How Long an Embalmed Body Lasts in a Coffin

There are far too many variables to make an accurate assumption of the time factor it takes for an embalmed body to last within a coffin.

An embalmed body usually lasts in a coffin for up to 10 years, but can last from 3 to 100 years, depending on the:

  1. Skill of the embalmer
  2. Length of time from death before embalming
  3. Size and weight of the body
  4. Composition of the fluid
  5. Acidity and moisture of burial ground
  6. Coffin type

All these factors play a part in the decomposition of an embalmed body.

You may have the misconception that an embalmed body within a coffin will take hundreds of years to break down and return to the earth, but this is not always so.

There are other factors involved that affect the longevity, and some of these include humidity, heat, cold, soil type, availability of oxygen, body weight and size, clothing, and the surface on which the body rests.

Even the type of coffin the deceased is buried in plays a part. Soft timbers such as pine break down more than the hardwood variety.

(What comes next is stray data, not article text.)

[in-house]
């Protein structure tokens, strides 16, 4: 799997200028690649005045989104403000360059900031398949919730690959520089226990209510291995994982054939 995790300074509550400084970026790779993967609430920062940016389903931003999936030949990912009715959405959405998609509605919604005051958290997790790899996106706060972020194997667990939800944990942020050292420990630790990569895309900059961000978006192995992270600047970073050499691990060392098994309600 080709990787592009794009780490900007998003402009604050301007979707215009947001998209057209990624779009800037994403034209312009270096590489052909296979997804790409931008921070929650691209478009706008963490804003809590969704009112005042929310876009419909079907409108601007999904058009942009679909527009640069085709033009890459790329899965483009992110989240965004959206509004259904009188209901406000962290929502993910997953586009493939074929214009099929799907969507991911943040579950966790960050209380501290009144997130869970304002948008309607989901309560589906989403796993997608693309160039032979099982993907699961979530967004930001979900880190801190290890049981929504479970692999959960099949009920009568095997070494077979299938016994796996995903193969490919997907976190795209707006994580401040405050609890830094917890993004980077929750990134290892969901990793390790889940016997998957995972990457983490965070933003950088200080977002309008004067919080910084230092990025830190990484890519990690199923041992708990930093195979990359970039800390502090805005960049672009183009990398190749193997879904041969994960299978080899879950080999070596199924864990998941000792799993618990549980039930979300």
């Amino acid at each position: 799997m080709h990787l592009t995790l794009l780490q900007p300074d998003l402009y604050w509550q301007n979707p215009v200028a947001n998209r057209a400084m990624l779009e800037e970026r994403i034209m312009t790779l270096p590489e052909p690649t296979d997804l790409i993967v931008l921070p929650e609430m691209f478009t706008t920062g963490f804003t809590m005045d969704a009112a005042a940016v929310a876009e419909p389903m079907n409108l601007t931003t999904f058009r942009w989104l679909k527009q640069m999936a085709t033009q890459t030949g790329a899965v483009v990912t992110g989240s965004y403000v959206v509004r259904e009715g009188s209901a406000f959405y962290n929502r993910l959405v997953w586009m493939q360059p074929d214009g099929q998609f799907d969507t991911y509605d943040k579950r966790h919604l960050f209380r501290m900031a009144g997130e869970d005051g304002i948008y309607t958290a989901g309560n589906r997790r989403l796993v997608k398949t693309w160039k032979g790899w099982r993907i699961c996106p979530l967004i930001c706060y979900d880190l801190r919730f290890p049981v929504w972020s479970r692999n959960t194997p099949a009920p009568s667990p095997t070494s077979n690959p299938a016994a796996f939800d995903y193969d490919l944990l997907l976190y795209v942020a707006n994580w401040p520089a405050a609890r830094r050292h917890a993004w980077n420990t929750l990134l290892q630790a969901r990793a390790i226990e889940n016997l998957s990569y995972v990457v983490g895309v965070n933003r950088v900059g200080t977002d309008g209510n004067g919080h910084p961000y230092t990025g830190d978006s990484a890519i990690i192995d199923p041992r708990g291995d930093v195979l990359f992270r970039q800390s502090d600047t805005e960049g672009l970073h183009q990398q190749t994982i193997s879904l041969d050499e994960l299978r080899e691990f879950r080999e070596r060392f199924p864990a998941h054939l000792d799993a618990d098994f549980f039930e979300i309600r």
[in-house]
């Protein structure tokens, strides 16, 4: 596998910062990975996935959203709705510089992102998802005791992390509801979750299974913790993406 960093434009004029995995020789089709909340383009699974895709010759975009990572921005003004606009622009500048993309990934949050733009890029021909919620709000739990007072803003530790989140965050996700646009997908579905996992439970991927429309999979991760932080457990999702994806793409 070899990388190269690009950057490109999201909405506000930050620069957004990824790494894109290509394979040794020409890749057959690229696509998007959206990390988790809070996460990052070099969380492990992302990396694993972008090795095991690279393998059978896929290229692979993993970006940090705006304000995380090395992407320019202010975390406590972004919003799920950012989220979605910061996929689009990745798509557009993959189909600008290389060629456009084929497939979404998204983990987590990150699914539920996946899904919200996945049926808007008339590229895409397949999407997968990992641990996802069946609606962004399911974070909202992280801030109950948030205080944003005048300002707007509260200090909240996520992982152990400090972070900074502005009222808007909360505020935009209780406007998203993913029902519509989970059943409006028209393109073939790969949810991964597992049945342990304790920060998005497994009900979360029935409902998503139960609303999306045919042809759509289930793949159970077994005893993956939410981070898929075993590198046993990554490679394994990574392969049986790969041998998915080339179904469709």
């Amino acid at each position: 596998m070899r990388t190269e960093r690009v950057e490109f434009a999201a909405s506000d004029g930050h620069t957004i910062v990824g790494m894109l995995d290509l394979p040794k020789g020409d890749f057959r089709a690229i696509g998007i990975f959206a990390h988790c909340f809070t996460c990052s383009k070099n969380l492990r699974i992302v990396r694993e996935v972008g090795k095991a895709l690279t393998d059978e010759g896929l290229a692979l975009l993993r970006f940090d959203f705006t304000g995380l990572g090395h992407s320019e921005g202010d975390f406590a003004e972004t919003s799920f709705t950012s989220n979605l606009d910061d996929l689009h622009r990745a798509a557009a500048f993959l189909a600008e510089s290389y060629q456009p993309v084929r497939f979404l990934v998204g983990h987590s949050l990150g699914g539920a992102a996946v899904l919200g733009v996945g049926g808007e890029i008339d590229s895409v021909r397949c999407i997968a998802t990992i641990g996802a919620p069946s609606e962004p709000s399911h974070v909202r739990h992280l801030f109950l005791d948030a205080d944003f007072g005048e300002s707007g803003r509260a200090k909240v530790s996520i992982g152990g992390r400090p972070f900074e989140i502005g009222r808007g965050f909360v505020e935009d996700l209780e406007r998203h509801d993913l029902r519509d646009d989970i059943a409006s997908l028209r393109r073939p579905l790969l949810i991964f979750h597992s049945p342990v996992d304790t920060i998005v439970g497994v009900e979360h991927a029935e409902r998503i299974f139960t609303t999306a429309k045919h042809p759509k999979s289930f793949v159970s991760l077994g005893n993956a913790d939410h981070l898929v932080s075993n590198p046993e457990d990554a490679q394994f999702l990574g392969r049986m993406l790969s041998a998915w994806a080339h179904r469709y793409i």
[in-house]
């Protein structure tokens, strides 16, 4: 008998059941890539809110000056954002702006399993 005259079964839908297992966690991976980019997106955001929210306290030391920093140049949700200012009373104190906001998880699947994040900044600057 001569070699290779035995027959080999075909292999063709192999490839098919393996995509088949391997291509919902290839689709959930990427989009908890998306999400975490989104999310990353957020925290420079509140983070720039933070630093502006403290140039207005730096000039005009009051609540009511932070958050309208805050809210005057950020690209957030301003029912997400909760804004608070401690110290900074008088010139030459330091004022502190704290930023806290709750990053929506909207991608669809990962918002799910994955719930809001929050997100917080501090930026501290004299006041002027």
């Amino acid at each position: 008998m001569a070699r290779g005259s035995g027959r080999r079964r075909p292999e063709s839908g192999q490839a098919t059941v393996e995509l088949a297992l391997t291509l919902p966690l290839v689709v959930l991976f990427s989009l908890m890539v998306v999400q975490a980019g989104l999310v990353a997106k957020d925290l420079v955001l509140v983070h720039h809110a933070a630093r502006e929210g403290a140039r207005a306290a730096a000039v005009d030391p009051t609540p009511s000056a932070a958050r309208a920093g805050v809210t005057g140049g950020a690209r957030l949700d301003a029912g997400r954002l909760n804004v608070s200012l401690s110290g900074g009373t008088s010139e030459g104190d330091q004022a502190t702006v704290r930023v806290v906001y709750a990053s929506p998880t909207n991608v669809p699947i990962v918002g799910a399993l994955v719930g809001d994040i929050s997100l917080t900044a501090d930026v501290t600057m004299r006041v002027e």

As a result of these variables, it is almost impossible to give an exact estimate of the time an embalmed corpse will last when buried in a coffin. You could say that it could be from as little as a few years to as much as 100 years or even more.


The Lasting Quality of Embalming

If the deceased is buried six feet down without a coffin in ordinary soil, an un-embalmed adult normally takes 8-12 weeks to decompose to a skeleton.

However, an embalmed body placed in a coffin enables the body to last for many years depending on the type of wood used. An embalmed body can last up to ten years or longer under normal burial circumstances.

But what are normal burial circumstances?

  • These include the time between death and the embalming process. The shorter the time, the longer the embalming will last as it seals the body from air, temperature, and moisture.
  • The condition of the body also plays a role in the final effect achieved by embalming. Those that have died due to a crash or suffered disease may need more careful embalming especially if the family wants a viewing before the burial.
  • The quality of the material of the casket and the lining help to prevent the decay of the body. The harder the material such as metal or hardwood, with thick padded lining within the casket can prevent moisture from seeping into the casket.
  • There are several types of chemicals used and they can be used at different strengths which can make a difference to the longevity of the body.